Service Of Process Via NFT Airdrop? So Cool! But I Have Questions'

Published date21 July 2022
Subject MatterLitigation, Mediation & Arbitration, Technology, Trials & Appeals & Compensation, Fin Tech
Law FirmFrankfurt Kurnit Klein & Selz
AuthorMr Jeremy Goldman

I've now seen two instances of courts authorizing service of legal process though the delivery'or "airdropping"'of non-fungible tokens (NFTs) to the Ethereum addresses of pseudonymous defendants, with the NFTs linking to the court papers.

In early June, law firm Holland & Knight, with the blessing of the New York Supreme Court, served a temporary restraining order on the Ethereum address of an anonymous hacker using a so-called "service NFT." Later that month, a UK court approved the same approach, authorizing the service of a summons and complaint on a stolen Ethereum address.

I applaud the lawyers for their ingenuity and the judges for their willingness to embrace new technology. And I understand the need for alternative service in the world of blockchain, where there's no shortage of lying, cheating and stealing, but identities are represented not by people with physical addresses, but by aliases and avatars with cryptographic wallet addresses. So the idea of NFT service is super cool.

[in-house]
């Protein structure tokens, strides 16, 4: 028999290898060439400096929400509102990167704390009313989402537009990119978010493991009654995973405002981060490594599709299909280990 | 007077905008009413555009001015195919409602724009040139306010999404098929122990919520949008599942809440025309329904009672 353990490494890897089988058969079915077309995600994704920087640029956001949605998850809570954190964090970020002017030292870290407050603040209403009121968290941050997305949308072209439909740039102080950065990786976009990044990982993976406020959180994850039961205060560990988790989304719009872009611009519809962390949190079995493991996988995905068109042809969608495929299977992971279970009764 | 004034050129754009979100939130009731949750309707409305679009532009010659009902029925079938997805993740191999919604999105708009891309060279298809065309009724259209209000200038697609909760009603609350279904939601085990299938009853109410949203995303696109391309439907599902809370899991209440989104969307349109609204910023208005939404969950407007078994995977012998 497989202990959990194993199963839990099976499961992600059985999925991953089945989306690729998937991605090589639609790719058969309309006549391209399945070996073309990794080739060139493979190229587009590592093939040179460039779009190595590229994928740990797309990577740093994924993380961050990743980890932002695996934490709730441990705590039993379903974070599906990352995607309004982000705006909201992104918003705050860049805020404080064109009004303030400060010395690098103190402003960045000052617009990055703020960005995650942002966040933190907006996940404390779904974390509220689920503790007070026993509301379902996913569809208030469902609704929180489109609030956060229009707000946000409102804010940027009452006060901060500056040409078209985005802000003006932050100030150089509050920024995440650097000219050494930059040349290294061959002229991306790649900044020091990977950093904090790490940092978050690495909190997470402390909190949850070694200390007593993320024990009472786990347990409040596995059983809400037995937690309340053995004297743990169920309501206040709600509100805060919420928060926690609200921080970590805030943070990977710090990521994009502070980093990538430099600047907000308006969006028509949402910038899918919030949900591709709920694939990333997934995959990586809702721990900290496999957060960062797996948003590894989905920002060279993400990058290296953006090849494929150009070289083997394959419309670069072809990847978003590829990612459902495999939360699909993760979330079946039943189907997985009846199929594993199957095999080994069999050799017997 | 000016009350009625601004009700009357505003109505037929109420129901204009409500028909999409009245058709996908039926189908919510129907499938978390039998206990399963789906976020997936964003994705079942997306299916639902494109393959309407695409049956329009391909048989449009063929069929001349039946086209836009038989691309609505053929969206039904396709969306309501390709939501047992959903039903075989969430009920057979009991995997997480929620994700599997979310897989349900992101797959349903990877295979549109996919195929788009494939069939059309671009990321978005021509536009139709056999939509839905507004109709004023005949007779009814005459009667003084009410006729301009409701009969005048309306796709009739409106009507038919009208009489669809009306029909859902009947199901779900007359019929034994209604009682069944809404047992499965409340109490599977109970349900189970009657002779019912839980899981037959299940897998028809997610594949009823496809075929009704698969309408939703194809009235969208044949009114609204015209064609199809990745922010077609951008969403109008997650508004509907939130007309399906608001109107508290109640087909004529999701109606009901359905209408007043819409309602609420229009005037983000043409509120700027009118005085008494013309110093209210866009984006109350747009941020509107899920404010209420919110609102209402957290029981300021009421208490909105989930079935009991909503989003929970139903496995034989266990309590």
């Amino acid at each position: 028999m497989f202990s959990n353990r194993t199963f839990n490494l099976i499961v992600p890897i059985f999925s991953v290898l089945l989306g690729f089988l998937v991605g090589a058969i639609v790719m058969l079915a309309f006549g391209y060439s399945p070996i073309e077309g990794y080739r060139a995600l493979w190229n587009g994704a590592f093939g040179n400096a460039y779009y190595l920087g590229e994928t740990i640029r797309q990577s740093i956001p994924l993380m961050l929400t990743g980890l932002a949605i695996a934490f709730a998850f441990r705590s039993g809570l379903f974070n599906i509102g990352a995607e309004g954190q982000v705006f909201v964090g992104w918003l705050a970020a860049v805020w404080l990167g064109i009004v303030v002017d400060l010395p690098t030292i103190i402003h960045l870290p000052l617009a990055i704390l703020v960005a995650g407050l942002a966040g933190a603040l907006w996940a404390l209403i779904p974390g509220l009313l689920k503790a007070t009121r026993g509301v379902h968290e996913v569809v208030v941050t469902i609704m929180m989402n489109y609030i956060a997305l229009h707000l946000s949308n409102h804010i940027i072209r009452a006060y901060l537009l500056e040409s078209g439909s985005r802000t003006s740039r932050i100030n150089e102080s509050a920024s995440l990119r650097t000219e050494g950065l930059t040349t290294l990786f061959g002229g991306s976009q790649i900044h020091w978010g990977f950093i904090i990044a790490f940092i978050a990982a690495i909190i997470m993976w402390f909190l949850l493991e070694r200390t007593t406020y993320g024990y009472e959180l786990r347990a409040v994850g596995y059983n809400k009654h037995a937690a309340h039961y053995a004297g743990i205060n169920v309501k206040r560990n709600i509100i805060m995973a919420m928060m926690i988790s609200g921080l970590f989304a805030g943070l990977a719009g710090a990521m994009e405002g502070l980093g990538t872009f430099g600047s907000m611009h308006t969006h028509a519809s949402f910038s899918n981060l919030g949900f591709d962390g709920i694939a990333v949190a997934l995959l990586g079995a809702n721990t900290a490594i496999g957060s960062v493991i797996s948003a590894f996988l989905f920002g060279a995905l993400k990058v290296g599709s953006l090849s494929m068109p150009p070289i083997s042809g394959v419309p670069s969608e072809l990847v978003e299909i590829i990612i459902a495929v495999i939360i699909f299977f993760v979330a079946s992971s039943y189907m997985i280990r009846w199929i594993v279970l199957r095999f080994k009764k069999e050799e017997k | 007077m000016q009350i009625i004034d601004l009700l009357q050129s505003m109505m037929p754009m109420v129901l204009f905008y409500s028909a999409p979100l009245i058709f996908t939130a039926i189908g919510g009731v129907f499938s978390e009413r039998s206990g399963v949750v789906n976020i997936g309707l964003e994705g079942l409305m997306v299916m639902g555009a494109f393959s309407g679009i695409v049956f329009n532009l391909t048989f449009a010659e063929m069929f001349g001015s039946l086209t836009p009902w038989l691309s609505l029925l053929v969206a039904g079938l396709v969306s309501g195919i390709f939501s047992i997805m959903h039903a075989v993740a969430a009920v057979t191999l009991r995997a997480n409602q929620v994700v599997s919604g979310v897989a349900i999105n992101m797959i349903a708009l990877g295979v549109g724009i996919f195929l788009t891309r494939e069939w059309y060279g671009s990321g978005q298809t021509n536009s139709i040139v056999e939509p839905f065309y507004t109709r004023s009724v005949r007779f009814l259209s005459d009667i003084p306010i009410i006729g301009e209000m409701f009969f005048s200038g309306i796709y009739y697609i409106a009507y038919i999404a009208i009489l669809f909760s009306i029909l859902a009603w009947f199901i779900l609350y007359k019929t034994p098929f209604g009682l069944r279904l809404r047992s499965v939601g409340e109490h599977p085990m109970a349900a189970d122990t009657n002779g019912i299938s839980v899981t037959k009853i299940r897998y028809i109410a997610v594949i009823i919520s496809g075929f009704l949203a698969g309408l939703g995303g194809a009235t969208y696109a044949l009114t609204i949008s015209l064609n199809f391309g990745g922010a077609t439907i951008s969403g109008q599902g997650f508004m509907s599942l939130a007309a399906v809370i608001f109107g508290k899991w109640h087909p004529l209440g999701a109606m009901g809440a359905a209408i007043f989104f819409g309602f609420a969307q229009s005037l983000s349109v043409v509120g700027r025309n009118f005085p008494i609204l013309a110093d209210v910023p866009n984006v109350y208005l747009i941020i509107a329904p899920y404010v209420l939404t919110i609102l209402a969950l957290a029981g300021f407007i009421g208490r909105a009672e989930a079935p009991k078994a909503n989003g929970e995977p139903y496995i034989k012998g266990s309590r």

Yet, I have serious questions.

First, does service via NFT comport with due process?

An elementary and fundamental requirement of due process in any proceeding which is to be accorded finality is notice reasonably calculated, under all the circumstances, to apprise interested parties of the pendency of the action and afford them an opportunity to present their objections.

Mullane v. Central Hanover Bank & Trust Co., 339 U.S. 306, 314-15 (1950).

Is airdropping an NFT with a link to legal papers "reasonably calculated" to notify the owner of the public address about the action?

Keir Finlow-Bates (@bcgandalf), one of my favorite blockchain technologists, thinks not. Among many other technical problems, @bcgandalf correctly observes that "a wallet is not an address." Rather, "a wallet contains addresses, and NFTs are minted to an address, not a wallet." A single wallet may have dozens of addresses under its umbrella, and folks typically don't check their addresses with any kind of regularity for newly airdropped NFTs. No pop-up notification appears when a new NFT arrives.

Even if you checked your various addresses periodically for unexpected arrivals (again, this is not really a thing), the platforms that most people use to view their NFTs, like OpenSea, don't always show you all your NFTs because they have spam filters and don't do a perfect job scraping the blockchain for signs of your NFTs. Because NFTs are not actually stored in a wallet or in an address'they are...

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